April 2005

‘Expulsion’ To Go Home

The San Diego Museum of Art will return a Spanish colonial-era painting to Mexico, after being alerted by that country’s authorities that the painting was almost certainly stolen from a village church several years ago. The museum’s trustees voted to authorize restitution “once it has been conclusively established that our painting and the stolen work from Hidalgo are one and the same,” said director Derrick Cartwright in a written statement to ARTnews.

The case was still “under active investigation” by U.S. and Mexican authorities, Cartwright said, adding that the painting “has recently been identified by authorities in Hidalgo as a work taken from a church in San Juan Tepemazalco in 2000.” In an earlier statement, the museum said it was pursuing a full refund of money it paid to a Mexico City-based gallery in 2000 for the painting, Expulsion from the Garden of Eden (1728), by an unknown artist. Published estimates of its value have ranged from $10,000 to $50,000.

The museum has offered to restore the painting at its own expense before returning it, said Cartwright. The work was slashed from its frame and damaged during the theft, so the museum proposed that Mexican authorities send the painting’s original frame and other fragments left behind at the time of its theft. If the painting matches with the frame and fragments, it will be conclusive proof to deaccession the work, said the museum statement.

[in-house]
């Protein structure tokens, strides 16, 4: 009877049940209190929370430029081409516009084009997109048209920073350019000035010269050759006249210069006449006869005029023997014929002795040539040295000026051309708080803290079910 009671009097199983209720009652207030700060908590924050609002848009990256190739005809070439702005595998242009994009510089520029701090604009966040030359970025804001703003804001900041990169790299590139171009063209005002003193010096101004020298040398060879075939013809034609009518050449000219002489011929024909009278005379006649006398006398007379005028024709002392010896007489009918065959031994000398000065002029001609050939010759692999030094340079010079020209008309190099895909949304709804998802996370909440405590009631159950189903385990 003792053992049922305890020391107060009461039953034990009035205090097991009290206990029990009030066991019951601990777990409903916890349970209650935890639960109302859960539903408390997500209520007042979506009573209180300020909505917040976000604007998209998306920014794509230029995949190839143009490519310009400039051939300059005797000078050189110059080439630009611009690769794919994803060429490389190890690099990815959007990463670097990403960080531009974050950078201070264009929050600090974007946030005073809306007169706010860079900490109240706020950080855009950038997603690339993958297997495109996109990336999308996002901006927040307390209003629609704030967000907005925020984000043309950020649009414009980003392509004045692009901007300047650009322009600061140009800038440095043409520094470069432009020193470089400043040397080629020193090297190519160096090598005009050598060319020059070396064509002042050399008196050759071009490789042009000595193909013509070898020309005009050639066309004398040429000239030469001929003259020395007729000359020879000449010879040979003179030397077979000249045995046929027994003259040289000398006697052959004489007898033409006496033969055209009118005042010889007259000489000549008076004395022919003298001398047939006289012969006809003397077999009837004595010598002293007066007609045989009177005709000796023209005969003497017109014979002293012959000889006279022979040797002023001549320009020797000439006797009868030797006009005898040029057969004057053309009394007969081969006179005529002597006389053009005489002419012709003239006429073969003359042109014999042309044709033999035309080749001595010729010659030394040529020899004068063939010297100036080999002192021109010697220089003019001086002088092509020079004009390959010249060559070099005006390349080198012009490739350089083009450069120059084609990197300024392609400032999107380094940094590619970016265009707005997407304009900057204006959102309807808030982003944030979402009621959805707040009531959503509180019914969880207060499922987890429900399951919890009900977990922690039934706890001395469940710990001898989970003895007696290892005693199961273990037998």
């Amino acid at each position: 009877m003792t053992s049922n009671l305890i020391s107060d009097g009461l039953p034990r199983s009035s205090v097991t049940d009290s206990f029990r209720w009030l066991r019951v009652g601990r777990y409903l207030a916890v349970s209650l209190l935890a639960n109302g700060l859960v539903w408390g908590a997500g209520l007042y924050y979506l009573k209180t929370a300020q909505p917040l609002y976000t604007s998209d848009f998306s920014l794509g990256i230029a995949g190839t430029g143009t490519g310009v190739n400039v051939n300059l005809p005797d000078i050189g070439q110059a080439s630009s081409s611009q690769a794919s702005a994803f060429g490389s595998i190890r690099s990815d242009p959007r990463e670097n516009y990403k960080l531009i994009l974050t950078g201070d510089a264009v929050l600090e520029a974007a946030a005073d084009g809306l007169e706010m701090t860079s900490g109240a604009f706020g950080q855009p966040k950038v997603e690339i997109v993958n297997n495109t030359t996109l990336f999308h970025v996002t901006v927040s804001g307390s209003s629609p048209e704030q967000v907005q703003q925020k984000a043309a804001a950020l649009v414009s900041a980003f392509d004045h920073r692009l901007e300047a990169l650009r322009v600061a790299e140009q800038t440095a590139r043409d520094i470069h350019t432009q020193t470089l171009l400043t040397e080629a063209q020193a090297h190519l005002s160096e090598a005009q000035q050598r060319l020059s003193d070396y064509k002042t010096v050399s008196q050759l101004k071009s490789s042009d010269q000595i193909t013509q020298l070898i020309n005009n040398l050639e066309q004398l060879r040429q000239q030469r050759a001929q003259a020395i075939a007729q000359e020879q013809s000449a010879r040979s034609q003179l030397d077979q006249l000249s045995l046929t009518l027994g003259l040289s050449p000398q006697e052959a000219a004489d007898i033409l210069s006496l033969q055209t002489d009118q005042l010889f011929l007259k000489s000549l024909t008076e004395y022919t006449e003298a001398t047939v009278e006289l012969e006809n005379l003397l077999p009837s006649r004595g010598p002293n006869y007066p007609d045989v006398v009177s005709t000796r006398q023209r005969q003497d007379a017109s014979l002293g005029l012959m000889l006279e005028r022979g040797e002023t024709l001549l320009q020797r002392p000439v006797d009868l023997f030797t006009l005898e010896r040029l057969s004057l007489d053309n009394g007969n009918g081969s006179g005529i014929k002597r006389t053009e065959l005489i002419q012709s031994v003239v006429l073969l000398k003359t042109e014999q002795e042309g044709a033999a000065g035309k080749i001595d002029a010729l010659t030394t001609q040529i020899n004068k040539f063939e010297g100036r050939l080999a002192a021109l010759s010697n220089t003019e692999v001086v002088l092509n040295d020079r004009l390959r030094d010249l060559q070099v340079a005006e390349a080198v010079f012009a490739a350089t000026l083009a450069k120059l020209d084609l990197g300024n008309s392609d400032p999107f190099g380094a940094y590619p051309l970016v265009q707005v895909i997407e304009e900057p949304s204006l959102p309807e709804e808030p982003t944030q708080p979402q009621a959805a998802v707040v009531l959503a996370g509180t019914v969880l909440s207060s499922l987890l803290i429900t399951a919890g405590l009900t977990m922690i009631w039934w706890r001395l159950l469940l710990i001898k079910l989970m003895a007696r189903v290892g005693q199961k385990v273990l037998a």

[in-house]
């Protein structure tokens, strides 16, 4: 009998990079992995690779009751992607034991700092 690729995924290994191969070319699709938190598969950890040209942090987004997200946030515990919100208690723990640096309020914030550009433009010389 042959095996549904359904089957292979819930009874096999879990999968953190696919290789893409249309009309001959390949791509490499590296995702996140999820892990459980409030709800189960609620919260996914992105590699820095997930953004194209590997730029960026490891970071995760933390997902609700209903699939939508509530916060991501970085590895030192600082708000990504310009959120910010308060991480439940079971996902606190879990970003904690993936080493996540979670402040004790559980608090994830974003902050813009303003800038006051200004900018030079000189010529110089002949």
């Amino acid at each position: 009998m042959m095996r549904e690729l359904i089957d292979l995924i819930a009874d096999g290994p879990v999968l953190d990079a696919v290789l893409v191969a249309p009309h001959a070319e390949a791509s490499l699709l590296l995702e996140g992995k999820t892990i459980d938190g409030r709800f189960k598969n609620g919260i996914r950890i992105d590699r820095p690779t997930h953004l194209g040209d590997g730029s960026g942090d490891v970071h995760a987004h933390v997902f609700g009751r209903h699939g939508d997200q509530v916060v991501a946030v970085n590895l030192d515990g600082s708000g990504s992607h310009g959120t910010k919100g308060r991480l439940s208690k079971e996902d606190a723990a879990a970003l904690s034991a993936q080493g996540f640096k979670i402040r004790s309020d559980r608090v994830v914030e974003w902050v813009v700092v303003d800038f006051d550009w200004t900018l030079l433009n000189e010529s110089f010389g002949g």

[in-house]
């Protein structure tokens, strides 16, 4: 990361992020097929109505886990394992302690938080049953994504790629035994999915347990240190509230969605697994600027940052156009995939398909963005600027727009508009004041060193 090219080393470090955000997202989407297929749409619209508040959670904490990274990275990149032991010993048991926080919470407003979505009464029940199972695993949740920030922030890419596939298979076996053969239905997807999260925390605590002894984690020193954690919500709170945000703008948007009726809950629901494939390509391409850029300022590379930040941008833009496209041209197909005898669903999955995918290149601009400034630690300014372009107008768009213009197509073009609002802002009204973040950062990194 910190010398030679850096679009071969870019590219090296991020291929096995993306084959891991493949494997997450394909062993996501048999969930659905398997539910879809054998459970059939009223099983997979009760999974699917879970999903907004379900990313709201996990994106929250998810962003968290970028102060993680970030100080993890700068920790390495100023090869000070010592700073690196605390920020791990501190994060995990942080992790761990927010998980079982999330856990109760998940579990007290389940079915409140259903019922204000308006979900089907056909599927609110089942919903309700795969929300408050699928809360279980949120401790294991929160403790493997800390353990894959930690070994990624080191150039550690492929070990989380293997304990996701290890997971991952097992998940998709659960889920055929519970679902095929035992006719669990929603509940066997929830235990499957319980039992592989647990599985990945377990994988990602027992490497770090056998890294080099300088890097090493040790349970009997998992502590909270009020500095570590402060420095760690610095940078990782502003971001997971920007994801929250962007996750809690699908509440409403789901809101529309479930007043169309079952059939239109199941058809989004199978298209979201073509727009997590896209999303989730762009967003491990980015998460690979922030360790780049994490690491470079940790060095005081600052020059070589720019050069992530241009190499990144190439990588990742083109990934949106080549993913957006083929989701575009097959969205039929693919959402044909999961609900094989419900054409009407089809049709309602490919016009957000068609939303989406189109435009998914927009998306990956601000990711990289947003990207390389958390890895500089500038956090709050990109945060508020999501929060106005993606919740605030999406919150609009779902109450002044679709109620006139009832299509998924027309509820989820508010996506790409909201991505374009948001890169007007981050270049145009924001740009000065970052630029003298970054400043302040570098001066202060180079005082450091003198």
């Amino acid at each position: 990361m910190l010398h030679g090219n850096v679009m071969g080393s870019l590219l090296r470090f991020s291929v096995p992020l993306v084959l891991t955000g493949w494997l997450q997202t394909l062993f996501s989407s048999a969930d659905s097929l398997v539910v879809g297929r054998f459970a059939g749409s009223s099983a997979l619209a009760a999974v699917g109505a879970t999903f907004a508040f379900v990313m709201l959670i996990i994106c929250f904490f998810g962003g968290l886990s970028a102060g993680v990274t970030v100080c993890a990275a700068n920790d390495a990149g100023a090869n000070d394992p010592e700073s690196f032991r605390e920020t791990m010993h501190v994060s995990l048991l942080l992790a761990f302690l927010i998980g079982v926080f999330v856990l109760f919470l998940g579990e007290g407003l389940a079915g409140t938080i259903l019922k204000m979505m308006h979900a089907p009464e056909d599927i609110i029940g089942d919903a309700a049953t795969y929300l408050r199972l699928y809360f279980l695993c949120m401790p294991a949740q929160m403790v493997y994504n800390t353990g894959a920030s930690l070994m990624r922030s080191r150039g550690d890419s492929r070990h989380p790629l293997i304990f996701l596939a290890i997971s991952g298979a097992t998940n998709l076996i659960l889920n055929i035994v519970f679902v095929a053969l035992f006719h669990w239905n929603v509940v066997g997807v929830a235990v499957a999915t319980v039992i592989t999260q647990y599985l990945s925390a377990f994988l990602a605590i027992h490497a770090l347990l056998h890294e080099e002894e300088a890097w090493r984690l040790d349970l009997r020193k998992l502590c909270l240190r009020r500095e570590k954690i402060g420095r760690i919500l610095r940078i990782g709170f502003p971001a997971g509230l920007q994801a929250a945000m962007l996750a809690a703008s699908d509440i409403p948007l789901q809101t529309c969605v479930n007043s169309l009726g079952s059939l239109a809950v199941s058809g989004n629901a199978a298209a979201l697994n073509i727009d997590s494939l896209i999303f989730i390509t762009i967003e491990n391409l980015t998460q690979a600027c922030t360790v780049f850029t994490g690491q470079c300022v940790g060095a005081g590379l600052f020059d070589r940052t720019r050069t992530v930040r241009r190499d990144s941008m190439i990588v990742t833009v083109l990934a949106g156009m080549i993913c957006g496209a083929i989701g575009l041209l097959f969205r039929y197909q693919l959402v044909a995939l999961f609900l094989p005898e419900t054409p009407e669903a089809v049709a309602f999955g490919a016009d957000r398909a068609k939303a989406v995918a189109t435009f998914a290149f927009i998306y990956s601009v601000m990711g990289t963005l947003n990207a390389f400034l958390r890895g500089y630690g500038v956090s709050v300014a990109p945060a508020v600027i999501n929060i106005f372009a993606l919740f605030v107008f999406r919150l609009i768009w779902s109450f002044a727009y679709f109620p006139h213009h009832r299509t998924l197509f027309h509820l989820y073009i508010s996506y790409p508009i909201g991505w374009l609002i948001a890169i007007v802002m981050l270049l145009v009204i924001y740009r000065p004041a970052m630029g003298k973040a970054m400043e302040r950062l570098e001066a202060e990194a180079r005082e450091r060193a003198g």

“We possess both the means and the expertise to reintegrate the painting with some parts apparently left behind in Mexico and thereby return it to something close to its original condition,” said Cartwright.

The San Diego museum followed due-diligence guidelines before buying the work, seeking the advice of an expert on Latin American colonial art, according to the statement. Its provenance came to the museum’s attention two years after the purchase. Curators discovered discrepancies in the documentation provided by the dealer while preparing a catalogue of selected works from the museum. They then contacted Hidalgo state authorities, prompting investigations by authorities in both countries.

An official at the Mexican embassy in Washington, D.C., speaking on condition of anonymity, said the museum had acted “in a completely responsible and cooperative way.” The painting was considered part of Mexican national patrimony, the official said, and, therefore, should not have been removed from the country.

–Roger Atwood